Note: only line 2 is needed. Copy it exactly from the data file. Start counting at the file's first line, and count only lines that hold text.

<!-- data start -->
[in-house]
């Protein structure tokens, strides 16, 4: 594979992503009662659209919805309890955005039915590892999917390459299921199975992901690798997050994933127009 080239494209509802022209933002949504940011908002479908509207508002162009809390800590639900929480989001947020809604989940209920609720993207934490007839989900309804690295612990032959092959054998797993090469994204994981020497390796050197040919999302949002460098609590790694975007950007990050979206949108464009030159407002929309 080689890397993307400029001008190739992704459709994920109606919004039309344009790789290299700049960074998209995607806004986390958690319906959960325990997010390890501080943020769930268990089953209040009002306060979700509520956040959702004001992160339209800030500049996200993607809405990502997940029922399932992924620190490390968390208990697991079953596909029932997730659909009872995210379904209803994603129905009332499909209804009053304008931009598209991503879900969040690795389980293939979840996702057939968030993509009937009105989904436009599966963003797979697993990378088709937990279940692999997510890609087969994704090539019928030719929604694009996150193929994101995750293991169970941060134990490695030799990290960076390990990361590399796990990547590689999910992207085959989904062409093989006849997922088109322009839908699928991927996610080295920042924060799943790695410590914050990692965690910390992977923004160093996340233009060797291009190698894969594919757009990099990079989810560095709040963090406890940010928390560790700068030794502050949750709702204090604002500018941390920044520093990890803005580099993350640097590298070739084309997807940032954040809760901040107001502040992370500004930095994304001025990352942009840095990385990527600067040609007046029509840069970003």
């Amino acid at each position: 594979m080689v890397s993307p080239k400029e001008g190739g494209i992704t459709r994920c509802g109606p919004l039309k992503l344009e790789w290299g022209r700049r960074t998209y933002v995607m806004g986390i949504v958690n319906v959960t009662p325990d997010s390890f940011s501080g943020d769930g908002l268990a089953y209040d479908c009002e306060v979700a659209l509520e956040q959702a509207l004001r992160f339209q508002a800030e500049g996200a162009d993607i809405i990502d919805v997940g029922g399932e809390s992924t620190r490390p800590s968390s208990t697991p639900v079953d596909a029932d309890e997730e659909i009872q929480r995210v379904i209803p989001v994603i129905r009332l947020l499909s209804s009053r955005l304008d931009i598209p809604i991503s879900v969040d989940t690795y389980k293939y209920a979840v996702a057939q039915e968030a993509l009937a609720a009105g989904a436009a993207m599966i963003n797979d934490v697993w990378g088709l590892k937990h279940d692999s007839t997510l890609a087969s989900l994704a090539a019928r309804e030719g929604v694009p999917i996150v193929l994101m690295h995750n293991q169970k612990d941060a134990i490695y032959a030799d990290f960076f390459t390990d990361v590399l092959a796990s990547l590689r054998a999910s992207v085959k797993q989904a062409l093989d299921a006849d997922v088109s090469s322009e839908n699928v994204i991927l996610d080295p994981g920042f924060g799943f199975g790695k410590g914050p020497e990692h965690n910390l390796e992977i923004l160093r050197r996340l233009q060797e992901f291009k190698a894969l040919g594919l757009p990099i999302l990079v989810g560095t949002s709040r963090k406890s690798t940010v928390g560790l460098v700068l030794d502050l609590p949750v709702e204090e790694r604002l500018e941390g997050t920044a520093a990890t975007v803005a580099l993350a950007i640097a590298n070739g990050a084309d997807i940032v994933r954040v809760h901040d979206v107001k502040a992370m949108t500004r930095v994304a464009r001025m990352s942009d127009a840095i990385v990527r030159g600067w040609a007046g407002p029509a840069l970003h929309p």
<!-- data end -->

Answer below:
């Protein structure tokens, strides 16, 4: 594979992503009662659209919805309890955005039915590892999917390459299921199975992901690798997050994933127009 080239494209509802022209933002949504940011908002479908509207508002162009809390800590639900929480989001947020809604989940209920609720993207934490007839989900309804690295612990032959092959054998797993090469994204994981020497390796050197040919999302949002460098609590790694975007950007990050979206949108464009030159407002929309 080689890397993307400029001008190739992704459709994920109606919004039309344009790789290299700049960074998209995607806004986390958690319906959960325990997010390890501080943020769930268990089953209040009002306060979700509520956040959702004001992160339209800030500049996200993607809405990502997940029922399932992924620190490390968390208990697991079953596909029932997730659909009872995210379904209803994603129905009332499909209804009053304008931009598209991503879900969040690795389980293939979840996702057939968030993509009937009105989904436009599966963003797979697993990378088709937990279940692999997510890609087969994704090539019928030719929604694009996150193929994101995750293991169970941060134990490695030799990290960076390990990361590399796990990547590689999910992207085959989904062409093989006849997922088109322009839908699928991927996610080295920042924060799943790695410590914050990692965690910390992977923004160093996340233009060797291009190698894969594919757009990099990079989810560095709040963090406890940010928390560790700068030794502050949750709702204090604002500018941390920044520093990890803005580099993350640097590298070739084309997807940032954040809760901040107001502040992370500004930095994304001025990352942009840095990385990527600067040609007046029509840069970003």